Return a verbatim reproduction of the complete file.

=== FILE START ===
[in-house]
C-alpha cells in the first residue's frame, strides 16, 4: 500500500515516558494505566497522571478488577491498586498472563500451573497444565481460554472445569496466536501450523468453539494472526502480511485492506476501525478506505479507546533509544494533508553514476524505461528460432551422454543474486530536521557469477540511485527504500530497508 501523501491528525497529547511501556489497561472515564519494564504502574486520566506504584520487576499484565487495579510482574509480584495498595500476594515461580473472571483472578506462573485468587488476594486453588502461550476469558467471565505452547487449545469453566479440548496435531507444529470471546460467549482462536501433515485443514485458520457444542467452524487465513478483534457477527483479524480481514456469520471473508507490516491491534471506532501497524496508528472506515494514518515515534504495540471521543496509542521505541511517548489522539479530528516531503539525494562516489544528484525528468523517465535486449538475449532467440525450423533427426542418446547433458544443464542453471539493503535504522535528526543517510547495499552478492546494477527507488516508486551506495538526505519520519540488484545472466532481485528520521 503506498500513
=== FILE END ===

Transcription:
[in-house]
C-alpha cells in the first residue's frame, strides 16, 4: 500500500515516558494505566497522571478488577491498586498472563500451573497444565481460554472445569496466536501450523468453539494472526502480511485492506476501525478506505479507546533509544494533508553514476524505461528460432551422454543474486530536521557469477540511485527504500530497508 501523501491528525497529547511501556489497561472515564519494564504502574486520566506504584520487576499484565487495579510482574509480584495498595500476594515461580473472571483472578506462573485468587488476594486453588502461550476469558467471565505452547487449545469453566479440548496435531507444529470471546460467549482462536501433515485443514485458520457444542467452524487465513478483534457477527483479524480481514456469520471473508507490516491491534471506532501497524496508528472506515494514518515515534504495540471521543496509542521505541511517548489522539479530528516531503539525494562516489544528484525528468523517465535486449538475449532467440525450423533427426542418446547433458544443464542453471539493503535504522535528526543517510547495499552478492546494477527507488516508486551506495538526505519520519540488484545472466532481485528520521 503506498500513